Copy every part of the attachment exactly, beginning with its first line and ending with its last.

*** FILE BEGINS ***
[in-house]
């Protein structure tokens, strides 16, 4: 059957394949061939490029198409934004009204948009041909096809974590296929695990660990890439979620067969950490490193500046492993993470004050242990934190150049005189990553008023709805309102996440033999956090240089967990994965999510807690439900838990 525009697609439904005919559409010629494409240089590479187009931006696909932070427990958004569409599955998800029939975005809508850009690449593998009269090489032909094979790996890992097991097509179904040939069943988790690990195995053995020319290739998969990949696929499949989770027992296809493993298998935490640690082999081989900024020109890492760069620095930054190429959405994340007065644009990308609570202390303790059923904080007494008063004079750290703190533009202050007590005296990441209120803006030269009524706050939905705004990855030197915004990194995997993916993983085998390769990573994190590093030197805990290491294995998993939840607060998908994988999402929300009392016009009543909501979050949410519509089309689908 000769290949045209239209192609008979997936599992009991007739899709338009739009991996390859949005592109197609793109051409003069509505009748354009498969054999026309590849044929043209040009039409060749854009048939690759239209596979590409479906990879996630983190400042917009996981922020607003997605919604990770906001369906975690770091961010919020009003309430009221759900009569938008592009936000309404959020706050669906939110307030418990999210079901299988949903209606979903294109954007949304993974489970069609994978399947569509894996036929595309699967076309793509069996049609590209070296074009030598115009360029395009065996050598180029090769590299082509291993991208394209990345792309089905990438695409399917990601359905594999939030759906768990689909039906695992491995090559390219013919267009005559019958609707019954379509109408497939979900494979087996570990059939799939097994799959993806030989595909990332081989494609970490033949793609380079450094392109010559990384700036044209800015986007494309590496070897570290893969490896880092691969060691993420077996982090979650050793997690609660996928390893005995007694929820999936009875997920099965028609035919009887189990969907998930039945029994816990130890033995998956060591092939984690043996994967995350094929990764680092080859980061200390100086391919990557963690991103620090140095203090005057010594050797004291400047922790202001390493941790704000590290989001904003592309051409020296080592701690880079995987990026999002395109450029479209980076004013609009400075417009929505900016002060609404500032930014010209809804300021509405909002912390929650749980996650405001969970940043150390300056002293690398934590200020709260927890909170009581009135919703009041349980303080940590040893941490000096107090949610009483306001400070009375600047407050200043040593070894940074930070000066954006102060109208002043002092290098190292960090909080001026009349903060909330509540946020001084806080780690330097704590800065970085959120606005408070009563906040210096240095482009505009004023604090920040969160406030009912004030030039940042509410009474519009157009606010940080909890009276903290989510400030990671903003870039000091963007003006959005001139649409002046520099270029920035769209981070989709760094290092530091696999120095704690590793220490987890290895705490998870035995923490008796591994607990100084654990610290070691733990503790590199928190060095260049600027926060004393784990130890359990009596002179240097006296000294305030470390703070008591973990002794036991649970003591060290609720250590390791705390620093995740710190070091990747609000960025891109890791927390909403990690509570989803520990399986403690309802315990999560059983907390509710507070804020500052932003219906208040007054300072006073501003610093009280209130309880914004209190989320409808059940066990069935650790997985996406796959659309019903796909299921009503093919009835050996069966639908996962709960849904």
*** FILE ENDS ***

[in-house]
């Protein structure tokens, strides 16, 4: 059957394949061939490029198409934004009204948009041909096809974590296929695990660990890439979620067969950490490193500046492993993470004050242990934190150049005189990553008023709805309102996440033999956090240089967990994965999510807690439900838990 525009697609439904005919559409010629494409240089590479187009931006696909932070427990958004569409599955998800029939975005809508850009690449593998009269090489032909094979790996890992097991097509179904040939069943988790690990195995053995020319290739998969990949696929499949989770027992296809493993298998935490640690082999081989900024020109890492760069620095930054190429959405994340007065644009990308609570202390303790059923904080007494008063004079750290703190533009202050007590005296990441209120803006030269009524706050939905705004990855030197915004990194995997993916993983085998390769990573994190590093030197805990290491294995998993939840607060998908994988999402929300009392016009009543909501979050949410519509089309689908 000769290949045209239209192609008979997936599992009991007739899709338009739009991996390859949005592109197609793109051409003069509505009748354009498969054999026309590849044929043209040009039409060749854009048939690759239209596979590409479906990879996630983190400042917009996981922020607003997605919604990770906001369906975690770091961010919020009003309430009221759900009569938008592009936000309404959020706050669906939110307030418990999210079901299988949903209606979903294109954007949304993974489970069609994978399947569509894996036929595309699967076309793509069996049609590209070296074009030598115009360029395009065996050598180029090769590299082509291993991208394209990345792309089905990438695409399917990601359905594999939030759906768990689909039906695992491995090559390219013919267009005559019958609707019954379509109408497939979900494979087996570990059939799939097994799959993806030989595909990332081989494609970490033949793609380079450094392109010559990384700036044209800015986007494309590496070897570290893969490896880092691969060691993420077996982090979650050793997690609660996928390893005995007694929820999936009875997920099965028609035919009887189990969907998930039945029994816990130890033995998956060591092939984690043996994967995350094929990764680092080859980061200390100086391919990557963690991103620090140095203090005057010594050797004291400047922790202001390493941790704000590290989001904003592309051409020296080592701690880079995987990026999002395109450029479209980076004013609009400075417009929505900016002060609404500032930014010209809804300021509405909002912390929650749980996650405001969970940043150390300056002293690398934590200020709260927890909170009581009135919703009041349980303080940590040893941490000096107090949610009483306001400070009375600047407050200043040593070894940074930070000066954006102060109208002043002092290098190292960090909080001026009349903060909330509540946020001084806080780690330097704590800065970085959120606005408070009563906040210096240095482009505009004023604090920040969160406030009912004030030039940042509410009474519009157009606010940080909890009276903290989510400030990671903003870039000091963007003006959005001139649409002046520099270029920035769209981070989709760094290092530091696999120095704690590793220490987890290895705490998870035995923490008796591994607990100084654990610290070691733990503790590199928190060095260049600027926060004393784990130890359990009596002179240097006296000294305030470390703070008591973990002794036991649970003591060290609720250590390791705390620093995740710190070091990747609000960025891109890791927390909403990690509570989803520990399986403690309802315990999560059983907390509710507070804020500052932003219906208040007054300072006073501003610093009280209130309880914004209190989320409808059940066990069935650790997985996406796959659309019903796909299921009503093919009835050996069966639908996962709960849904």